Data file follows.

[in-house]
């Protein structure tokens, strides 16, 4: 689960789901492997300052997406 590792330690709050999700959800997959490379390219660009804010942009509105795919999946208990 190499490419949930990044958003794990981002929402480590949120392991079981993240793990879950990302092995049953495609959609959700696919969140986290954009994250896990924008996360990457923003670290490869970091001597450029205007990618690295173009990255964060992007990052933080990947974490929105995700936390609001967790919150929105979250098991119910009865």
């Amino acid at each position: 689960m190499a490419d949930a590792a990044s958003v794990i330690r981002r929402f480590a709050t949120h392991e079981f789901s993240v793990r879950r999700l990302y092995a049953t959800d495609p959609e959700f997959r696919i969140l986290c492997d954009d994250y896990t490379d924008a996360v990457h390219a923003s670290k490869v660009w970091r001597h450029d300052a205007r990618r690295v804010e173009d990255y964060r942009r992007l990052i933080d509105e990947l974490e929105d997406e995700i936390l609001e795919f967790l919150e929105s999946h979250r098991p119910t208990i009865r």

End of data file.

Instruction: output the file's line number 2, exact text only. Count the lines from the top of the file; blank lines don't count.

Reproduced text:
């Protein structure tokens, strides 16, 4: 689960789901492997300052997406 590792330690709050999700959800997959490379390219660009804010942009509105795919999946208990 190499490419949930990044958003794990981002929402480590949120392991079981993240793990879950990302092995049953495609959609959700696919969140986290954009994250896990924008996360990457923003670290490869970091001597450029205007990618690295173009990255964060992007990052933080990947974490929105995700936390609001967790919150929105979250098991119910009865």